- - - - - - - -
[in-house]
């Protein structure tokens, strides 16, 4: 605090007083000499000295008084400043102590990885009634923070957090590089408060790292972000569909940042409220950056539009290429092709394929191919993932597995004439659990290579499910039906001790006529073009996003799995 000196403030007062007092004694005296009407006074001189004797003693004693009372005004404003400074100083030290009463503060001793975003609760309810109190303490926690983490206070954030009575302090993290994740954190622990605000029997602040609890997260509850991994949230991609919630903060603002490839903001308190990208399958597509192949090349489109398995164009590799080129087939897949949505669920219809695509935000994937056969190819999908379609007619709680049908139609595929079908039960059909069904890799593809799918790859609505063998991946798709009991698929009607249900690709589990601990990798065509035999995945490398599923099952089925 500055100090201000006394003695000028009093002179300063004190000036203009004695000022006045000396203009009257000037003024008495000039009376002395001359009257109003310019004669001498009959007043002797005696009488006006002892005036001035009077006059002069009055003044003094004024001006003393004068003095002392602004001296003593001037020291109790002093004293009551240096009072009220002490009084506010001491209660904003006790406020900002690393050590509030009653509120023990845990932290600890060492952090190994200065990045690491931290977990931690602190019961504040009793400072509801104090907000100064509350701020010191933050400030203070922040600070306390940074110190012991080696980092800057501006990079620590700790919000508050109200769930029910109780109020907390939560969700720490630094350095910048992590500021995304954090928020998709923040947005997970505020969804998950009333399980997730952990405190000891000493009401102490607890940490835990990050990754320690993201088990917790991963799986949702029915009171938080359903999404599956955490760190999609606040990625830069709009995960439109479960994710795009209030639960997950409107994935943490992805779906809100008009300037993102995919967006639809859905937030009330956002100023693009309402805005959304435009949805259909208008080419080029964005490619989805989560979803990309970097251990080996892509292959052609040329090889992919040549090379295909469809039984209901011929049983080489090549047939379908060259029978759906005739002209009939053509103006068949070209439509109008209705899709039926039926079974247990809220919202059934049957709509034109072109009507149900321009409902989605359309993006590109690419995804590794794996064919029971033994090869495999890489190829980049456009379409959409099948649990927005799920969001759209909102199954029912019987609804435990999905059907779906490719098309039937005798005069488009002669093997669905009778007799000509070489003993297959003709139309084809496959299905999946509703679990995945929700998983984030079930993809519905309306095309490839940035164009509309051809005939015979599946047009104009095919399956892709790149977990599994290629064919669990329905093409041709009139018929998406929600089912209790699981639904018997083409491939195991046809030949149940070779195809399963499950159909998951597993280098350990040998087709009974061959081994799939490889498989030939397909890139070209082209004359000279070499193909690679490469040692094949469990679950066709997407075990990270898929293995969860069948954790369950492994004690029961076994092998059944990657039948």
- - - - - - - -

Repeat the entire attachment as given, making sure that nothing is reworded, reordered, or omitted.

[in-house]
């Protein structure tokens, strides 16, 4: 605090007083000499000295008084400043102590990885009634923070957090590089408060790292972000569909940042409220950056539009290429092709394929191919993932597995004439659990290579499910039906001790006529073009996003799995 000196403030007062007092004694005296009407006074001189004797003693004693009372005004404003400074100083030290009463503060001793975003609760309810109190303490926690983490206070954030009575302090993290994740954190622990605000029997602040609890997260509850991994949230991609919630903060603002490839903001308190990208399958597509192949090349489109398995164009590799080129087939897949949505669920219809695509935000994937056969190819999908379609007619709680049908139609595929079908039960059909069904890799593809799918790859609505063998991946798709009991698929009607249900690709589990601990990798065509035999995945490398599923099952089925 500055100090201000006394003695000028009093002179300063004190000036203009004695000022006045000396203009009257000037003024008495000039009376002395001359009257109003310019004669001498009959007043002797005696009488006006002892005036001035009077006059002069009055003044003094004024001006003393004068003095002392602004001296003593001037020291109790002093004293009551240096009072009220002490009084506010001491209660904003006790406020900002690393050590509030009653509120023990845990932290600890060492952090190994200065990045690491931290977990931690602190019961504040009793400072509801104090907000100064509350701020010191933050400030203070922040600070306390940074110190012991080696980092800057501006990079620590700790919000508050109200769930029910109780109020907390939560969700720490630094350095910048992590500021995304954090928020998709923040947005997970505020969804998950009333399980997730952990405190000891000493009401102490607890940490835990990050990754320690993201088990917790991963799986949702029915009171938080359903999404599956955490760190999609606040990625830069709009995960439109479960994710795009209030639960997950409107994935943490992805779906809100008009300037993102995919967006639809859905937030009330956002100023693009309402805005959304435009949805259909208008080419080029964005490619989805989560979803990309970097251990080996892509292959052609040329090889992919040549090379295909469809039984209901011929049983080489090549047939379908060259029978759906005739002209009939053509103006068949070209439509109008209705899709039926039926079974247990809220919202059934049957709509034109072109009507149900321009409902989605359309993006590109690419995804590794794996064919029971033994090869495999890489190829980049456009379409959409099948649990927005799920969001759209909102199954029912019987609804435990999905059907779906490719098309039937005798005069488009002669093997669905009778007799000509070489003993297959003709139309084809496959299905999946509703679990995945929700998983984030079930993809519905309306095309490839940035164009509309051809005939015979599946047009104009095919399956892709790149977990599994290629064919669990329905093409041709009139018929998406929600089912209790699981639904018997083409491939195991046809030949149940070779195809399963499950159909998951597993280098350990040998087709009974061959081994799939490889498989030939397909890139070209082209004359000279070499193909690679490469040692094949469990679950066709997407075990990270898929293995969860069948954790369950492994004690029961076994092998059944990657039948």